Summary: Waterfall events like the current one tend to most often reverberate into the weeks ahead. Indices will often jump 10% or more higher and also attempt to retest the lows. Volatility will likely remain elevated for several months. But the fall in equity prices, which has knocked investor sentiment to its knees, opens up an attractive risk/reward opportunity for investors. Further weakness, which is quite possible, is an opportunity to accumulate with an eye toward year-end. However, a quick, uncorrected rally in the next week or two would likely fail.

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Equities ended the week higher: SPY and DJIA rose 1% and NDX rose over 3%. Outside the US, Europe gained 1% and EEM gained 3%. The biggest mover was oil, which gained 12%.

The last two weeks have been remarkable. On August 17, SPY closed less than 1% from its all-time closing high. A week later it had lost 11%. And then three days later it had regained half of those loses, jumping 6%.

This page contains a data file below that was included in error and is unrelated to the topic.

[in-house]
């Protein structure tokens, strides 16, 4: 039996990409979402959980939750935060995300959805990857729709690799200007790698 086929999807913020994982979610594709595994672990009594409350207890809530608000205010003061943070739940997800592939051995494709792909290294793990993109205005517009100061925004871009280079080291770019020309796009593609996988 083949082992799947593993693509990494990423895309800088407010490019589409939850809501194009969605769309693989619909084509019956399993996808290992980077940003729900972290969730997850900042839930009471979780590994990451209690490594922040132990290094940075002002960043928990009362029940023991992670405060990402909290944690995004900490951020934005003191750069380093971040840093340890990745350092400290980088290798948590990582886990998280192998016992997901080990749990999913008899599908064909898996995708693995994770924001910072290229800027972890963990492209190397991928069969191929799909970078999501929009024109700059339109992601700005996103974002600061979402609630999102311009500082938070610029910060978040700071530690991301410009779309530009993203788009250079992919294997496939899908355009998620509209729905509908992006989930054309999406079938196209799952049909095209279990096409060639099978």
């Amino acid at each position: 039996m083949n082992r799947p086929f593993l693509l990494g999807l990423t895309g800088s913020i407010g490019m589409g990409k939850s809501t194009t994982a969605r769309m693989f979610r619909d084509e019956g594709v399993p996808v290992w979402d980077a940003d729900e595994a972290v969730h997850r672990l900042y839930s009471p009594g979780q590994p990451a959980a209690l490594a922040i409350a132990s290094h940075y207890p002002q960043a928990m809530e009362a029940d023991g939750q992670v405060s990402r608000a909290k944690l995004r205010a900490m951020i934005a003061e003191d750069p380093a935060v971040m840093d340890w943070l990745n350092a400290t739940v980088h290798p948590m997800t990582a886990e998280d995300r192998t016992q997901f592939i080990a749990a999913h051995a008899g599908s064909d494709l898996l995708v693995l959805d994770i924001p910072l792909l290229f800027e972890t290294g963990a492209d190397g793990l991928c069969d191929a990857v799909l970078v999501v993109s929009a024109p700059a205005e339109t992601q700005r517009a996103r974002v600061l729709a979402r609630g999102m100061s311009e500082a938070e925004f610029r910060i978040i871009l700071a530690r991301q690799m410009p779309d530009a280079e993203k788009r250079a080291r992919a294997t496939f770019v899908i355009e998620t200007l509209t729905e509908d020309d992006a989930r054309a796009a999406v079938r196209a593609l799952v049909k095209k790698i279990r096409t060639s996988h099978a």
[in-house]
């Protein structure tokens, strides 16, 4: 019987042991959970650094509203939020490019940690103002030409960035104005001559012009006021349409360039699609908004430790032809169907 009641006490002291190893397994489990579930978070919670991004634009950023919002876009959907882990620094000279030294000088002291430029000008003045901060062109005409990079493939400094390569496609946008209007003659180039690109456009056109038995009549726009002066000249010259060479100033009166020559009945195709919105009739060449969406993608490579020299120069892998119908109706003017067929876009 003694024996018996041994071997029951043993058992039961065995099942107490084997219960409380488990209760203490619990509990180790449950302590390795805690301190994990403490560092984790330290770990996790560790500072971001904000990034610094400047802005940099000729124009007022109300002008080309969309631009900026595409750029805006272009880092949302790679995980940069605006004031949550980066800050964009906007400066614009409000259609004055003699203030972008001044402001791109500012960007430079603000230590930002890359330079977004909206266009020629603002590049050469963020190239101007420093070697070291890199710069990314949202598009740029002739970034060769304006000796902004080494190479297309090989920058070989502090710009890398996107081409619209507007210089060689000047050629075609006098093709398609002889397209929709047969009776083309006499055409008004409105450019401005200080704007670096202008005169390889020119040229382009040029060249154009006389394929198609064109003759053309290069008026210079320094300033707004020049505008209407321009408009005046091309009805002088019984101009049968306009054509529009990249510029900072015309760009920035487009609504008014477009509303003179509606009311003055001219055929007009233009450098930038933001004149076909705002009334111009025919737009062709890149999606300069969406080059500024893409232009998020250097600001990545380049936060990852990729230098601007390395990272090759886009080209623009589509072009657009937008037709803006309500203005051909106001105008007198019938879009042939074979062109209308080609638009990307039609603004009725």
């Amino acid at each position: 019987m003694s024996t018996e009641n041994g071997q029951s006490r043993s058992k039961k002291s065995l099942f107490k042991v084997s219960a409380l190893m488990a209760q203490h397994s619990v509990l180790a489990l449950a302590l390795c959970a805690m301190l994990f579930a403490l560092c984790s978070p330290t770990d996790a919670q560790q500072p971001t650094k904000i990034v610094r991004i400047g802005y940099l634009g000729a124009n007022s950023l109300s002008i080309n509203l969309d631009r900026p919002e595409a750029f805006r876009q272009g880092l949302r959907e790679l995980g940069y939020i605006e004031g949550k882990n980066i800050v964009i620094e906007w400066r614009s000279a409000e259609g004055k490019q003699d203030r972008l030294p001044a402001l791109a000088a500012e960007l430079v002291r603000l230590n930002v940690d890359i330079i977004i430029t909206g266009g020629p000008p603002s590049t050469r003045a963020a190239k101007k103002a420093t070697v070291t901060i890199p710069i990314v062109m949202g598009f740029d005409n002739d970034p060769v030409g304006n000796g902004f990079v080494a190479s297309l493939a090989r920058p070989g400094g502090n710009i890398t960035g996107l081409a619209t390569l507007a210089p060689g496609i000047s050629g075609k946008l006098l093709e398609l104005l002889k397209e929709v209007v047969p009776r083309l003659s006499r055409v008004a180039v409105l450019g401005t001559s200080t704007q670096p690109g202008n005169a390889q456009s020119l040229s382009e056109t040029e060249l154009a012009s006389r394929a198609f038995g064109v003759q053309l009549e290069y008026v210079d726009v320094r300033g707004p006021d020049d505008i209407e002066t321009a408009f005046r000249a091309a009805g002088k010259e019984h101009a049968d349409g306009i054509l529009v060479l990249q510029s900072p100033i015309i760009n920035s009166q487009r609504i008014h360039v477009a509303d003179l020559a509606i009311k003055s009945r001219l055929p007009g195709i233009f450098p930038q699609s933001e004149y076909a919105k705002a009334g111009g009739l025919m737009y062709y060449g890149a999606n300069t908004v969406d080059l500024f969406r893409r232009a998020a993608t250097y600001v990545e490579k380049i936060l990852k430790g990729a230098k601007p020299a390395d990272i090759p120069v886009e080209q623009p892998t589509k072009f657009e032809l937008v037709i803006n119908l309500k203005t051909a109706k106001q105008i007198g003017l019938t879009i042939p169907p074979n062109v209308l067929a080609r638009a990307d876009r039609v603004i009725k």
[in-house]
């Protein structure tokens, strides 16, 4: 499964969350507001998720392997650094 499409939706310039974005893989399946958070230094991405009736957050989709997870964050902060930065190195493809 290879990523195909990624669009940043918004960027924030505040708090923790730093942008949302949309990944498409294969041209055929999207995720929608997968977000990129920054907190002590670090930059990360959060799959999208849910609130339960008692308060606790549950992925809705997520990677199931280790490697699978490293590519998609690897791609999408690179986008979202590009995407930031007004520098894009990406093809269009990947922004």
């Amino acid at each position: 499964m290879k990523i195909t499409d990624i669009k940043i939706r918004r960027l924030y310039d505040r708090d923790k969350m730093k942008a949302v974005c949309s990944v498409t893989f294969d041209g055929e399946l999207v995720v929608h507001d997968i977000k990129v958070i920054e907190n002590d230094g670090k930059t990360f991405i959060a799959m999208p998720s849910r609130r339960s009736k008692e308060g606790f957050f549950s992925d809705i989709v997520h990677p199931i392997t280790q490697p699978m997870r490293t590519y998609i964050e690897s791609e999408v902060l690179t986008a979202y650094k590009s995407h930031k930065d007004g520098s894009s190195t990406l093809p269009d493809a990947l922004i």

A drop that much, that quickly, is very rare. According to David Bianco, it has happened only 9 times in the more than 20,000 trading days in the past 80 years. All of these occurrences were precipitated by (perceived or real) political or economic crises.

That was the case now as well. Since the Chinese Yuan depreciation began through the low in equities on Monday, 92% of the fall in SPY occurred overnight. Cash hours were nearly flat. The fall in equities had very little to do with domestic earnings or economic reports. It was a reaction to events overseas.


Our view has been that the Yuan depreciation (just 3% to date) is unlikely to have a long lasting affect on the US stock market or its fundamentals. Exports to China account for less than 1% of US GDP. Only 2% of revenues for S&P companies is directly derived from China (data from Barrons).